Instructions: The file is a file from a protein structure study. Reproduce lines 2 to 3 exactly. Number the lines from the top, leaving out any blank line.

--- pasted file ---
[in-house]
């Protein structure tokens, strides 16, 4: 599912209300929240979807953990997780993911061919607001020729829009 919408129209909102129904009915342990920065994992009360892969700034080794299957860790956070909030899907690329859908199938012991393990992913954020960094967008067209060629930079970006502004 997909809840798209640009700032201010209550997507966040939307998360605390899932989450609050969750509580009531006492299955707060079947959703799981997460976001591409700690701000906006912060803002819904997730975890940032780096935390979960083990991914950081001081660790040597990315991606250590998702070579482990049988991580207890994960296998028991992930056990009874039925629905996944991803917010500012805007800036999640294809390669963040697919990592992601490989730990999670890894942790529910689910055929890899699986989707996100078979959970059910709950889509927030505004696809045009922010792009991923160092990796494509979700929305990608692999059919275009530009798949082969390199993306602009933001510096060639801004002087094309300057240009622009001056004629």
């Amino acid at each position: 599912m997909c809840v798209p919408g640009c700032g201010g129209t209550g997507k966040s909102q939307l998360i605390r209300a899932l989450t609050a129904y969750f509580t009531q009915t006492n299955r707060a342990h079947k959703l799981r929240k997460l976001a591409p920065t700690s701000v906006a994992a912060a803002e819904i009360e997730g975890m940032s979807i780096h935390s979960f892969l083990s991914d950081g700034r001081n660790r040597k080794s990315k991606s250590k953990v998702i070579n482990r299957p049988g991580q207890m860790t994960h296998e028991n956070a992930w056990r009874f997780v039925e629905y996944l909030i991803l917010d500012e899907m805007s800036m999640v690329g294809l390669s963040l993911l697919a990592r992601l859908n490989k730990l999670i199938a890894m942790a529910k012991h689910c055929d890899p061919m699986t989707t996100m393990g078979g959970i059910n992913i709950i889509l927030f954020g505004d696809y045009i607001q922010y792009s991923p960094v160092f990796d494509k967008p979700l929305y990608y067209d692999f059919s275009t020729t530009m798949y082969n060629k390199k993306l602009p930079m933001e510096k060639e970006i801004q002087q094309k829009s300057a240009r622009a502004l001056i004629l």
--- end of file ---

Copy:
């Protein structure tokens, strides 16, 4: 599912209300929240979807953990997780993911061919607001020729829009 919408129209909102129904009915342990920065994992009360892969700034080794299957860790956070909030899907690329859908199938012991393990992913954020960094967008067209060629930079970006502004 997909809840798209640009700032201010209550997507966040939307998360605390899932989450609050969750509580009531006492299955707060079947959703799981997460976001591409700690701000906006912060803002819904997730975890940032780096935390979960083990991914950081001081660790040597990315991606250590998702070579482990049988991580207890994960296998028991992930056990009874039925629905996944991803917010500012805007800036999640294809390669963040697919990592992601490989730990999670890894942790529910689910055929890899699986989707996100078979959970059910709950889509927030505004696809045009922010792009991923160092990796494509979700929305990608692999059919275009530009798949082969390199993306602009933001510096060639801004002087094309300057240009622009001056004629």
């Amino acid at each position: 599912m997909c809840v798209p919408g640009c700032g201010g129209t209550g997507k966040s909102q939307l998360i605390r209300a899932l989450t609050a129904y969750f509580t009531q009915t006492n299955r707060a342990h079947k959703l799981r929240k997460l976001a591409p920065t700690s701000v906006a994992a912060a803002e819904i009360e997730g975890m940032s979807i780096h935390s979960f892969l083990s991914d950081g700034r001081n660790r040597k080794s990315k991606s250590k953990v998702i070579n482990r299957p049988g991580q207890m860790t994960h296998e028991n956070a992930w056990r009874f997780v039925e629905y996944l909030i991803l917010d500012e899907m805007s800036m999640v690329g294809l390669s963040l993911l697919a990592r992601l859908n490989k730990l999670i199938a890894m942790a529910k012991h689910c055929d890899p061919m699986t989707t996100m393990g078979g959970i059910n992913i709950i889509l927030f954020g505004d696809y045009i607001q922010y792009s991923p960094v160092f990796d494509k967008p979700l929305y990608y067209d692999f059919s275009t020729t530009m798949y082969n060629k390199k993306l602009p930079m933001e510096k060639e970006i801004q002087q094309k829009s300057a240009r622009a502004l001056i004629l």